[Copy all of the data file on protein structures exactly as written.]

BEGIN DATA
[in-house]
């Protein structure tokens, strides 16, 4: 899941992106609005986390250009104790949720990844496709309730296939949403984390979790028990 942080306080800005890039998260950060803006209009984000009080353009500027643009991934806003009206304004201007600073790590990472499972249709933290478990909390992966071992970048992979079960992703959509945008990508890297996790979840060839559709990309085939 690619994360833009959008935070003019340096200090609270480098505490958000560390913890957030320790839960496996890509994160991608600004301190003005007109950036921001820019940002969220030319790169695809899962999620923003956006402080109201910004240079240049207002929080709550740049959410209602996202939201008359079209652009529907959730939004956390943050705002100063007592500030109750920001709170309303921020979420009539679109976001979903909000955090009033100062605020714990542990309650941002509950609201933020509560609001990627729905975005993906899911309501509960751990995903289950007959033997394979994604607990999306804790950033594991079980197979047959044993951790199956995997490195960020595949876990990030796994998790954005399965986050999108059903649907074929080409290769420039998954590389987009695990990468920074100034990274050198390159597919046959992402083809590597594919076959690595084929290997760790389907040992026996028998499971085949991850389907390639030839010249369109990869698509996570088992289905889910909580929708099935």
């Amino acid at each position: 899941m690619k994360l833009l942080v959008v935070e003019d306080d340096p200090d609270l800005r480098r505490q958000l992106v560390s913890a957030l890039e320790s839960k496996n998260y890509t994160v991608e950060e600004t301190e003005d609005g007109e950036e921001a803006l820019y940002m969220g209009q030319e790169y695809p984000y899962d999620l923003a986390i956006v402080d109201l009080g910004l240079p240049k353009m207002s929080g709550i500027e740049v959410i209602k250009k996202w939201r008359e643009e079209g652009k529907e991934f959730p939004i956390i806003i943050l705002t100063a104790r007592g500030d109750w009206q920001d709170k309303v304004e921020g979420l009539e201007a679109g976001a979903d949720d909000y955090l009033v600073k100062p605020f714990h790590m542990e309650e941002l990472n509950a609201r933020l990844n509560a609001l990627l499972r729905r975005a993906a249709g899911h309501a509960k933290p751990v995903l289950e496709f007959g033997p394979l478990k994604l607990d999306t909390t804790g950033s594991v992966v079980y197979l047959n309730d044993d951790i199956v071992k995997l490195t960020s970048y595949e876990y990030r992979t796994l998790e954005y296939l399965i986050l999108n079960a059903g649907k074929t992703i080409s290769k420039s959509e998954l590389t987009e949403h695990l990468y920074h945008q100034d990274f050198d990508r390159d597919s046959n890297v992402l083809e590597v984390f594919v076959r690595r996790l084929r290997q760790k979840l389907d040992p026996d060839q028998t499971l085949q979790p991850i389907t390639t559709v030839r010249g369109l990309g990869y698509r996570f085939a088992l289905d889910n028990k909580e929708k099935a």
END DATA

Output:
[in-house]
């Protein structure tokens, strides 16, 4: 899941992106609005986390250009104790949720990844496709309730296939949403984390979790028990 942080306080800005890039998260950060803006209009984000009080353009500027643009991934806003009206304004201007600073790590990472499972249709933290478990909390992966071992970048992979079960992703959509945008990508890297996790979840060839559709990309085939 690619994360833009959008935070003019340096200090609270480098505490958000560390913890957030320790839960496996890509994160991608600004301190003005007109950036921001820019940002969220030319790169695809899962999620923003956006402080109201910004240079240049207002929080709550740049959410209602996202939201008359079209652009529907959730939004956390943050705002100063007592500030109750920001709170309303921020979420009539679109976001979903909000955090009033100062605020714990542990309650941002509950609201933020509560609001990627729905975005993906899911309501509960751990995903289950007959033997394979994604607990999306804790950033594991079980197979047959044993951790199956995997490195960020595949876990990030796994998790954005399965986050999108059903649907074929080409290769420039998954590389987009695990990468920074100034990274050198390159597919046959992402083809590597594919076959690595084929290997760790389907040992026996028998499971085949991850389907390639030839010249369109990869698509996570088992289905889910909580929708099935």
């Amino acid at each position: 899941m690619k994360l833009l942080v959008v935070e003019d306080d340096p200090d609270l800005r480098r505490q958000l992106v560390s913890a957030l890039e320790s839960k496996n998260y890509t994160v991608e950060e600004t301190e003005d609005g007109e950036e921001a803006l820019y940002m969220g209009q030319e790169y695809p984000y899962d999620l923003a986390i956006v402080d109201l009080g910004l240079p240049k353009m207002s929080g709550i500027e740049v959410i209602k250009k996202w939201r008359e643009e079209g652009k529907e991934f959730p939004i956390i806003i943050l705002t100063a104790r007592g500030d109750w009206q920001d709170k309303v304004e921020g979420l009539e201007a679109g976001a979903d949720d909000y955090l009033v600073k100062p605020f714990h790590m542990e309650e941002l990472n509950a609201r933020l990844n509560a609001l990627l499972r729905r975005a993906a249709g899911h309501a509960k933290p751990v995903l289950e496709f007959g033997p394979l478990k994604l607990d999306t909390t804790g950033s594991v992966v079980y197979l047959n309730d044993d951790i199956v071992k995997l490195t960020s970048y595949e876990y990030r992979t796994l998790e954005y296939l399965i986050l999108n079960a059903g649907k074929t992703i080409s290769k420039s959509e998954l590389t987009e949403h695990l990468y920074h945008q100034d990274f050198d990508r390159d597919s046959n890297v992402l083809e590597v984390f594919v076959r690595r996790l084929r290997q760790k979840l389907d040992p026996d060839q028998t499971l085949q979790p991850i389907t390639t559709v030839r010249g369109l990309g990869y698509r996570f085939a088992l289905d889910n028990k909580e929708k099935a």